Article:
Australian home loan lending has lifted slightly over February by 2.6 per cent to $32.1 billion, according to new figures released by the Australian Bureau of Statistics.
The value of new lending commitments to households rose to $32.13 billion in February, coinciding with the conclusion of the banking royal commission and fuelled by a 3.4 per cent monthly rise in the value of lending to owner-occupiers.
The value of new loans to purchase owner-occupier dwellings rose 3.4 per cent to $12.9 billion after seasonal adjustments, faster than the increase in new finance to purchase an investment property which rose by a smaller 0.9 per cent to $4.74 billion.
The number of loans to owner-occupier first-home buyers rose 1.8 per cent for the month, slightly outpacing the rise in the number of loans to owner-occupier non-first home buyers, up 1.6 per cent.
Value of commitments 2015-2019
Despite the February rise, the value of total household lending remains 15.7 per cent lower than the same time last year.
Refinancing of both owner-occupier and investor loan facilities rose to $9 billion in February, up 2.6 per cent from January after seasonal adjustments.
Lending for investment dwellings lifted 0.9 per cent for the month to $4.74 billion, but was still 29.1 per cent lower than a year ago.
While it marked the first increase after six consecutive declines, it still represented a 29.1 per cent decline from the $6.7 billion figure of a year earlier.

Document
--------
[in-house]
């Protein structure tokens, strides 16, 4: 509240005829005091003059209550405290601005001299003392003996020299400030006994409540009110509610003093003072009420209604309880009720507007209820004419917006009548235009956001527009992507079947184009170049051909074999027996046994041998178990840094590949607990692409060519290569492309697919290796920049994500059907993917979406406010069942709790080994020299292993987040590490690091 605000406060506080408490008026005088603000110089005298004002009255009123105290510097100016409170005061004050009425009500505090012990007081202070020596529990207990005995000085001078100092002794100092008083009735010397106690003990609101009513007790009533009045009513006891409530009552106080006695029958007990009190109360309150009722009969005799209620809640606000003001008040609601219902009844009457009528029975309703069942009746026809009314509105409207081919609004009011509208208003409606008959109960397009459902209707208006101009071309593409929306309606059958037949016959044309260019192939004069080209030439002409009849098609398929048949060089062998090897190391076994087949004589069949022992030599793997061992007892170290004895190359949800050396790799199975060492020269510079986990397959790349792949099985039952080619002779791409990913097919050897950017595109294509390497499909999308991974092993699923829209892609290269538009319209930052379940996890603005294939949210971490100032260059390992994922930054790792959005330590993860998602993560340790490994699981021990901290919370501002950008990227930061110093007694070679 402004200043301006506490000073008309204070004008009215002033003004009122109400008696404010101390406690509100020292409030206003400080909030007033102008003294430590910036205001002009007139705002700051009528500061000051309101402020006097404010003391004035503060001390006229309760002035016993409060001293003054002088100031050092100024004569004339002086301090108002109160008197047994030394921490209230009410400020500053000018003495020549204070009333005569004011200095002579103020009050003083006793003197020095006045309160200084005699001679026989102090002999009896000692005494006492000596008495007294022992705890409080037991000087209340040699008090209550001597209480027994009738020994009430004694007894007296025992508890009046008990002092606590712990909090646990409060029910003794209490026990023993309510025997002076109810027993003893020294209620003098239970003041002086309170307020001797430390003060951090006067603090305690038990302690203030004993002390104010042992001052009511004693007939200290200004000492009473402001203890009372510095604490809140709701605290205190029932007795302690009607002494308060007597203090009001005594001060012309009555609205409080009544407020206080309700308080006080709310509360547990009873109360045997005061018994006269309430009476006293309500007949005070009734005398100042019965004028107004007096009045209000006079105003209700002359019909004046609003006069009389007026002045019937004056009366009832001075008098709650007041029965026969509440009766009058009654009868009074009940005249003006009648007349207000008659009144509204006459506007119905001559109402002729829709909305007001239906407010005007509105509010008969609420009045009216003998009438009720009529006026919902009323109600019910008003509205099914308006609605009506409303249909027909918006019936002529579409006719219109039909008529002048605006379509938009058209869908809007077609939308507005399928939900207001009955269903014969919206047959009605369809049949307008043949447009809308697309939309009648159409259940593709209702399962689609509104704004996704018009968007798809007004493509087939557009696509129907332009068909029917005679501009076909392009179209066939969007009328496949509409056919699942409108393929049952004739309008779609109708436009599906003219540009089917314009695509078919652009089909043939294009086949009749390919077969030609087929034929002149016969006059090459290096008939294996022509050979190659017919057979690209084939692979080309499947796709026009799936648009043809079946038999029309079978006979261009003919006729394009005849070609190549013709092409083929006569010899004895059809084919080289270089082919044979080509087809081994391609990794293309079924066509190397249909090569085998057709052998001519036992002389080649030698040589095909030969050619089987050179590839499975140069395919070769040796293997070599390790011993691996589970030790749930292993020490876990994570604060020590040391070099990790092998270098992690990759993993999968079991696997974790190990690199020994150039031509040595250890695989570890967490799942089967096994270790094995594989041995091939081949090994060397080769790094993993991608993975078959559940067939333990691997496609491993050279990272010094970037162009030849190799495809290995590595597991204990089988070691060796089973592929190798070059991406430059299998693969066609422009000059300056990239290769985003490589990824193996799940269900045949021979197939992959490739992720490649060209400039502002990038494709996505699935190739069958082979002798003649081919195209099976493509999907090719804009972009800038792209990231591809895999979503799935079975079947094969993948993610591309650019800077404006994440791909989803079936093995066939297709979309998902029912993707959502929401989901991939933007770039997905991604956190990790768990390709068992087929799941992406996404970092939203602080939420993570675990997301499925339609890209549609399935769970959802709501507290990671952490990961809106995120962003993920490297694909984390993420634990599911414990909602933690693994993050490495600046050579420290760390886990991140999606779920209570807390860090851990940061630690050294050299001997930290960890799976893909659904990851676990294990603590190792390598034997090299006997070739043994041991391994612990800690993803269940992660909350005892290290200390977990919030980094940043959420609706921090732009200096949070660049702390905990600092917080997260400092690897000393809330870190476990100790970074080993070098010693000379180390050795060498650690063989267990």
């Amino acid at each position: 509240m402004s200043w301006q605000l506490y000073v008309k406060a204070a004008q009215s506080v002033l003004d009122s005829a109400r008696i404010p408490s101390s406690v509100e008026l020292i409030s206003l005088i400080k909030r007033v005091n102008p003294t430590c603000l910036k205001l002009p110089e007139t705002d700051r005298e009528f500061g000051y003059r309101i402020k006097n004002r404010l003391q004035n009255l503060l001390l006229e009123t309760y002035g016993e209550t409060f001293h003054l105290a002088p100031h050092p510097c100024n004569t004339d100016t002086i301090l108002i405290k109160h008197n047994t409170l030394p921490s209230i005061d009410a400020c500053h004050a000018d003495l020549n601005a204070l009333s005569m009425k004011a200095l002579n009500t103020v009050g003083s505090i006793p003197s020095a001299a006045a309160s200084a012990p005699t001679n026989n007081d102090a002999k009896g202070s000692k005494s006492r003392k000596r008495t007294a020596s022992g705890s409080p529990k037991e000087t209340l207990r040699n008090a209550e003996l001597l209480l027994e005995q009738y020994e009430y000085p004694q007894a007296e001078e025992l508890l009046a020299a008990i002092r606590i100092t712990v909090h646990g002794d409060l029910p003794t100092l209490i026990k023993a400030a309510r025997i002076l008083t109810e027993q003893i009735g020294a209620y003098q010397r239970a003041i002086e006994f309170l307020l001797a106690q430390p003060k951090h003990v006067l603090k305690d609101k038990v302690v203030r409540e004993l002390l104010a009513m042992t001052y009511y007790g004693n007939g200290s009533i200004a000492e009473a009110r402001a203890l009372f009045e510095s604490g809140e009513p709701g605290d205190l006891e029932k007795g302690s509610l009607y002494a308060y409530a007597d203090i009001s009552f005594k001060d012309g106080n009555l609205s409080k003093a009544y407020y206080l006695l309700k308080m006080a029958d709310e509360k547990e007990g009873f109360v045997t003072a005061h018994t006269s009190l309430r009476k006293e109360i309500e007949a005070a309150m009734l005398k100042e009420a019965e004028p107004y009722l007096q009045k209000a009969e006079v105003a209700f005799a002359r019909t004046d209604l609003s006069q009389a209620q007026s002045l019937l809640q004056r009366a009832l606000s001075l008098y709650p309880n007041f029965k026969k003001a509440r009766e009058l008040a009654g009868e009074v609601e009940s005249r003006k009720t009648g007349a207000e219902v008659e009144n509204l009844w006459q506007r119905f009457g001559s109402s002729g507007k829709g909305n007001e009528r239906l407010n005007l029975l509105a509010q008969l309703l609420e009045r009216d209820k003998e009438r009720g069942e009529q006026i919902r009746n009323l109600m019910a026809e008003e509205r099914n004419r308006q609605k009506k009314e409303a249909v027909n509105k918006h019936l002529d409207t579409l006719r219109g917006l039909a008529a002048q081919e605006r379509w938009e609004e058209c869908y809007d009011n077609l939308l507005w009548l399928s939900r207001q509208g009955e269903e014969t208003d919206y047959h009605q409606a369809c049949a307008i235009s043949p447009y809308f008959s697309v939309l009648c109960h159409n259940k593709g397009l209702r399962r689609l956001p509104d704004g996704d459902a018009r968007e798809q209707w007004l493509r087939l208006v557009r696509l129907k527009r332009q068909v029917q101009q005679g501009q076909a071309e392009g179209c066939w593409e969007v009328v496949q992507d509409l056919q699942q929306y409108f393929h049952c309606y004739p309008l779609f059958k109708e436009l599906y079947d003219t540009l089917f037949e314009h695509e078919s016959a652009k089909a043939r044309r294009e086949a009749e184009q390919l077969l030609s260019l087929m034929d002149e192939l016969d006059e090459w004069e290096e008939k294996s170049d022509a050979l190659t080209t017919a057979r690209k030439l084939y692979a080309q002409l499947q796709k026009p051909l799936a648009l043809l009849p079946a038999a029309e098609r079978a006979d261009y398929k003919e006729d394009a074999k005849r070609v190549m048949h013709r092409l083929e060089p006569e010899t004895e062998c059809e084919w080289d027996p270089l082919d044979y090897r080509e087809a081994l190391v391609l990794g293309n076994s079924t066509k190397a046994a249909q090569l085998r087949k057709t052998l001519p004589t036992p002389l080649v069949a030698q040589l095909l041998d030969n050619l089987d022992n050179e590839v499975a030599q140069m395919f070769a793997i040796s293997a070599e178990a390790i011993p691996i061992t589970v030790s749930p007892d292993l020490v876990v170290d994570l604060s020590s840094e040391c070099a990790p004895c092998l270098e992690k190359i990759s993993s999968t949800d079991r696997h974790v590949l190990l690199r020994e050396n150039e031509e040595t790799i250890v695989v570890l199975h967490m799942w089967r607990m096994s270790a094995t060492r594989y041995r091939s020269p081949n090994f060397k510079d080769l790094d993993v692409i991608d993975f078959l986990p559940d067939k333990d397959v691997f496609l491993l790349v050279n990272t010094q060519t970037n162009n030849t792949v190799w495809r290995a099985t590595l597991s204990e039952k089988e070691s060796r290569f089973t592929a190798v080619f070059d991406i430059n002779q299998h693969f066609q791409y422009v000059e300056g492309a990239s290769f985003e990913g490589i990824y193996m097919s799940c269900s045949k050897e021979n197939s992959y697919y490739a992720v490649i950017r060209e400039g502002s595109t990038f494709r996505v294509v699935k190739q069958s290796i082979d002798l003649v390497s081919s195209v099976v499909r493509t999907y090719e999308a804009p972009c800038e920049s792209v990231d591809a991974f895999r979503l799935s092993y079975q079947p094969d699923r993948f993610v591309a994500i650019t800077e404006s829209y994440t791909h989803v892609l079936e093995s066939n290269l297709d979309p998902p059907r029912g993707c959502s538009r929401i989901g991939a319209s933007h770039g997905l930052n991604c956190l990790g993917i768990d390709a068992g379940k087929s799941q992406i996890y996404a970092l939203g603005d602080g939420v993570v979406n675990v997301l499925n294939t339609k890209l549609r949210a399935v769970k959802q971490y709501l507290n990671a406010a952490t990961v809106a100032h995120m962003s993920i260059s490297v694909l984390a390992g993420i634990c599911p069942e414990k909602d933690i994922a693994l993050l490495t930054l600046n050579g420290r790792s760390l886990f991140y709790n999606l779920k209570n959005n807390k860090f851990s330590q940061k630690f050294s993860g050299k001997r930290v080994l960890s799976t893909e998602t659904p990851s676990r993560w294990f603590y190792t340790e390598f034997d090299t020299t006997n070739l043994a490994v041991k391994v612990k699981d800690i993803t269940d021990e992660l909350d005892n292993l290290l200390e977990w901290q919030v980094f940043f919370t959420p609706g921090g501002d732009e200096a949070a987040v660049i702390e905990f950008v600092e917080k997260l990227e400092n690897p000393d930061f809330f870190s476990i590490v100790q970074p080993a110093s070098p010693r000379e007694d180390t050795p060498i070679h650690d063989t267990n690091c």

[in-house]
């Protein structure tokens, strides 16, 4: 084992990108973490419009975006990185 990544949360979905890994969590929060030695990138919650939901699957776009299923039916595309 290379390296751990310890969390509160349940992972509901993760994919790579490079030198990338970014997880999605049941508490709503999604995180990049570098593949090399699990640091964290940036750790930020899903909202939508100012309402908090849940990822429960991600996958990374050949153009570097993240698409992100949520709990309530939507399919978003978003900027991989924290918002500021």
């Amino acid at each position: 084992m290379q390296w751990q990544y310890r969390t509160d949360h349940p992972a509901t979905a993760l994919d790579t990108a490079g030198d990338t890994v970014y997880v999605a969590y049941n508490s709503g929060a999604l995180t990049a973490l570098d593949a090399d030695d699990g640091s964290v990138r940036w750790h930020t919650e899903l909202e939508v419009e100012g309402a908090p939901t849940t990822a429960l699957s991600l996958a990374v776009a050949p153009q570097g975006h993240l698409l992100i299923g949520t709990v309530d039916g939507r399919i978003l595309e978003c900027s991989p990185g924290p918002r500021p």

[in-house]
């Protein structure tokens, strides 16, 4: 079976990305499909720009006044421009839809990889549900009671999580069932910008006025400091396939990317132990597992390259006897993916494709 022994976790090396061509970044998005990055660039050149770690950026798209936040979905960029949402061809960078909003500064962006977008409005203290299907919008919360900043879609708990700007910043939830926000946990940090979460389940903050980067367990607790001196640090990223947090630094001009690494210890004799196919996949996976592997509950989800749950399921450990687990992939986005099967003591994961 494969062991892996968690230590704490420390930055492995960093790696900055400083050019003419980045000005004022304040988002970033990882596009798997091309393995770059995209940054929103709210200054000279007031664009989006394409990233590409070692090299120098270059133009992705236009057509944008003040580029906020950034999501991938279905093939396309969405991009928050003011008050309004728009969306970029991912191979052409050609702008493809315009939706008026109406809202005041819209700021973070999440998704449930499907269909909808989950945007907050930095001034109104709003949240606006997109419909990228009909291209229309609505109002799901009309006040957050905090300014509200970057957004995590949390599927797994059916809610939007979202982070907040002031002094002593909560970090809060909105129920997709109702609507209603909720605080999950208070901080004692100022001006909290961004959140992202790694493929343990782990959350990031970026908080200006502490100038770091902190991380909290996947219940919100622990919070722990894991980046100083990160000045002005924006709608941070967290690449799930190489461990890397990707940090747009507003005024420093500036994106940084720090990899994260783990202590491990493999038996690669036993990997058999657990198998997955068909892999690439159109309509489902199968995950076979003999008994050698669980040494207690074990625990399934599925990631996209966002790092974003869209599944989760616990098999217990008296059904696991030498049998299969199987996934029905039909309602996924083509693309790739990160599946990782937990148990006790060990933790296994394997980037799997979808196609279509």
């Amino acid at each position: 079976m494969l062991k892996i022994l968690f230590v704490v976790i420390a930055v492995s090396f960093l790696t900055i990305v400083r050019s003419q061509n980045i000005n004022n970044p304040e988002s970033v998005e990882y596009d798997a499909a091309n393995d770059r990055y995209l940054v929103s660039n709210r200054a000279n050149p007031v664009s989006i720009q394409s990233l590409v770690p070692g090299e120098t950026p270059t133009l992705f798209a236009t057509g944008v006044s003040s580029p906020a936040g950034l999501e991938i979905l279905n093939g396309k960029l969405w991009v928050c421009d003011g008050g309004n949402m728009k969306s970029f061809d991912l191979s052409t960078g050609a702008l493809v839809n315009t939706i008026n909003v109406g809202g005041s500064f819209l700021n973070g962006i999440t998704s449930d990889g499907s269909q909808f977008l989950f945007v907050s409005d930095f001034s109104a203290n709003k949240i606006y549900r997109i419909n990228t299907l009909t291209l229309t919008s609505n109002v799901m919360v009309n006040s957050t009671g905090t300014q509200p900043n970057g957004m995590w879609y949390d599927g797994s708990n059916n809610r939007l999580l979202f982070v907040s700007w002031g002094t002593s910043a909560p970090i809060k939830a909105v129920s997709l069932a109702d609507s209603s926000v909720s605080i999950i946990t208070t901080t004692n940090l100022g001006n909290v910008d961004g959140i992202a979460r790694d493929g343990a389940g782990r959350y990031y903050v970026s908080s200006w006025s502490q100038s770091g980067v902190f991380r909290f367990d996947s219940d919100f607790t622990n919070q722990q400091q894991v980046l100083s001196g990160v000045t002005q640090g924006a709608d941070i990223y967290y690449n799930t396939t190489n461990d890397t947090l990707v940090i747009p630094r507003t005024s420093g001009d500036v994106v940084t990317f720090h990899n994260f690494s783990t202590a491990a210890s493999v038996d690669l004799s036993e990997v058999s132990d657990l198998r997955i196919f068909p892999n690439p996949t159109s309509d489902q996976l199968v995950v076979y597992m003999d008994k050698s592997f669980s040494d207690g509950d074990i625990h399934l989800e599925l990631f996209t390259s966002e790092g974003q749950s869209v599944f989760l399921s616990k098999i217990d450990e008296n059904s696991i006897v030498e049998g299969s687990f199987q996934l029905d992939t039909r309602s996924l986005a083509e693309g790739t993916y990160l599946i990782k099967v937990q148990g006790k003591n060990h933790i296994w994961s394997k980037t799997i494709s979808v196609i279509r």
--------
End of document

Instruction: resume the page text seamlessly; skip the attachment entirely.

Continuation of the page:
Meanwhile, financing for owner-occupiers buying newly constructed dwellings dipped another 2.4 per cent to $2.13 billion, now 31.2 per cent lower than a year ago.
REIA president Adrian Kelly said that while the value of investment housing commitments, excluding refinancing, increased in February, in trend terms, annual home loan volumes growth still firmly in negative territory at 41 per cent of the June 2015 peak.
“The proportion of first home buyers, as part of the total owner-occupied housing finance commitments decreased in February to 17.7 per cent from 17.9 per cent in January,” REIA president Adrian Kelly said.
“There are a number of reasons for the continued decline in housing finance one of which is the concern about changes to property taxation.
“There is a clear risk that the decline in activity in the residential property market will become a major drag on the economy.”